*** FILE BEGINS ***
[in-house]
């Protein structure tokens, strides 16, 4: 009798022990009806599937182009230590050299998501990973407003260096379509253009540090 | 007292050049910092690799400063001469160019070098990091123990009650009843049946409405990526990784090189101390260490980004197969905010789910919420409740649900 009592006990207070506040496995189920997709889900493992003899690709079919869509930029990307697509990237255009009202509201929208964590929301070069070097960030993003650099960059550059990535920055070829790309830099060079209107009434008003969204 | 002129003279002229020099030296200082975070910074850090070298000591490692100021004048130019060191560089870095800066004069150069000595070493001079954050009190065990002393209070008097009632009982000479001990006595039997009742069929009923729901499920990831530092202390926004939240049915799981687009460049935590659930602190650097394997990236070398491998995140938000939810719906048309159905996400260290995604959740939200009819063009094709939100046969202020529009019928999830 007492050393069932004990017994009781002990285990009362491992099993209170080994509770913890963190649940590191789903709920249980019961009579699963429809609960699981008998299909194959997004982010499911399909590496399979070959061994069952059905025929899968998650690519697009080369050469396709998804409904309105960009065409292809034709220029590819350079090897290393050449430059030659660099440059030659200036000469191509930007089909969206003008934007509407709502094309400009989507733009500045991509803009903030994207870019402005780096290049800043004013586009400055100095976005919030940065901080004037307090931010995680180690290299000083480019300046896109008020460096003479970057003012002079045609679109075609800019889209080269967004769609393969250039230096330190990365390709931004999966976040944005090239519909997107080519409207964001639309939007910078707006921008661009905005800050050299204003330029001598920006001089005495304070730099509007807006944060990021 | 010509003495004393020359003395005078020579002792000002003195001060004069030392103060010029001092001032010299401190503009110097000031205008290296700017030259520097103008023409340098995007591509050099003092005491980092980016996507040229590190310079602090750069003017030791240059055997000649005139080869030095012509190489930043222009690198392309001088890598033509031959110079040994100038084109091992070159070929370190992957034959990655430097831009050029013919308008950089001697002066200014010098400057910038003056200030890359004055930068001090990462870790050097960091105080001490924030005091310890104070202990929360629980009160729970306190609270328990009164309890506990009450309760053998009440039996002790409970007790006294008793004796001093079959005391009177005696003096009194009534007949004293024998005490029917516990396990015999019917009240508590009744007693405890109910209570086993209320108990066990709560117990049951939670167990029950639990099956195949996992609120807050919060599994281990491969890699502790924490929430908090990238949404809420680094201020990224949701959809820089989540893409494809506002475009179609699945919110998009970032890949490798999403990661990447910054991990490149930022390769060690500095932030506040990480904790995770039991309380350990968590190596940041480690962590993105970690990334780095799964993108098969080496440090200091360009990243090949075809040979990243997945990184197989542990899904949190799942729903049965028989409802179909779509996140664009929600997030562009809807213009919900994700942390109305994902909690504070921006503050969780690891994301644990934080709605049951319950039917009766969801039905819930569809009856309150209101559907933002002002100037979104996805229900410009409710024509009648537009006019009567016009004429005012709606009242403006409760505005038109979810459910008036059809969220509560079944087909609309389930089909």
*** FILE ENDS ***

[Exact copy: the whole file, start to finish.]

[in-house]
């Protein structure tokens, strides 16, 4: 009798022990009806599937182009230590050299998501990973407003260096379509253009540090 | 007292050049910092690799400063001469160019070098990091123990009650009843049946409405990526990784090189101390260490980004197969905010789910919420409740649900 009592006990207070506040496995189920997709889900493992003899690709079919869509930029990307697509990237255009009202509201929208964590929301070069070097960030993003650099960059550059990535920055070829790309830099060079209107009434008003969204 | 002129003279002229020099030296200082975070910074850090070298000591490692100021004048130019060191560089870095800066004069150069000595070493001079954050009190065990002393209070008097009632009982000479001990006595039997009742069929009923729901499920990831530092202390926004939240049915799981687009460049935590659930602190650097394997990236070398491998995140938000939810719906048309159905996400260290995604959740939200009819063009094709939100046969202020529009019928999830 007492050393069932004990017994009781002990285990009362491992099993209170080994509770913890963190649940590191789903709920249980019961009579699963429809609960699981008998299909194959997004982010499911399909590496399979070959061994069952059905025929899968998650690519697009080369050469396709998804409904309105960009065409292809034709220029590819350079090897290393050449430059030659660099440059030659200036000469191509930007089909969206003008934007509407709502094309400009989507733009500045991509803009903030994207870019402005780096290049800043004013586009400055100095976005919030940065901080004037307090931010995680180690290299000083480019300046896109008020460096003479970057003012002079045609679109075609800019889209080269967004769609393969250039230096330190990365390709931004999966976040944005090239519909997107080519409207964001639309939007910078707006921008661009905005800050050299204003330029001598920006001089005495304070730099509007807006944060990021 | 010509003495004393020359003395005078020579002792000002003195001060004069030392103060010029001092001032010299401190503009110097000031205008290296700017030259520097103008023409340098995007591509050099003092005491980092980016996507040229590190310079602090750069003017030791240059055997000649005139080869030095012509190489930043222009690198392309001088890598033509031959110079040994100038084109091992070159070929370190992957034959990655430097831009050029013919308008950089001697002066200014010098400057910038003056200030890359004055930068001090990462870790050097960091105080001490924030005091310890104070202990929360629980009160729970306190609270328990009164309890506990009450309760053998009440039996002790409970007790006294008793004796001093079959005391009177005696003096009194009534007949004293024998005490029917516990396990015999019917009240508590009744007693405890109910209570086993209320108990066990709560117990049951939670167990029950639990099956195949996992609120807050919060599994281990491969890699502790924490929430908090990238949404809420680094201020990224949701959809820089989540893409494809506002475009179609699945919110998009970032890949490798999403990661990447910054991990490149930022390769060690500095932030506040990480904790995770039991309380350990968590190596940041480690962590993105970690990334780095799964993108098969080496440090200091360009990243090949075809040979990243997945990184197989542990899904949190799942729903049965028989409802179909779509996140664009929600997030562009809807213009919900994700942390109305994902909690504070921006503050969780690891994301644990934080709605049951319950039917009766969801039905819930569809009856309150209101559907933002002002100037979104996805229900410009409710024509009648537009006019009567016009004429005012709606009242403006409760505005038109979810459910008036059809969220509560079944087909609309389930089909």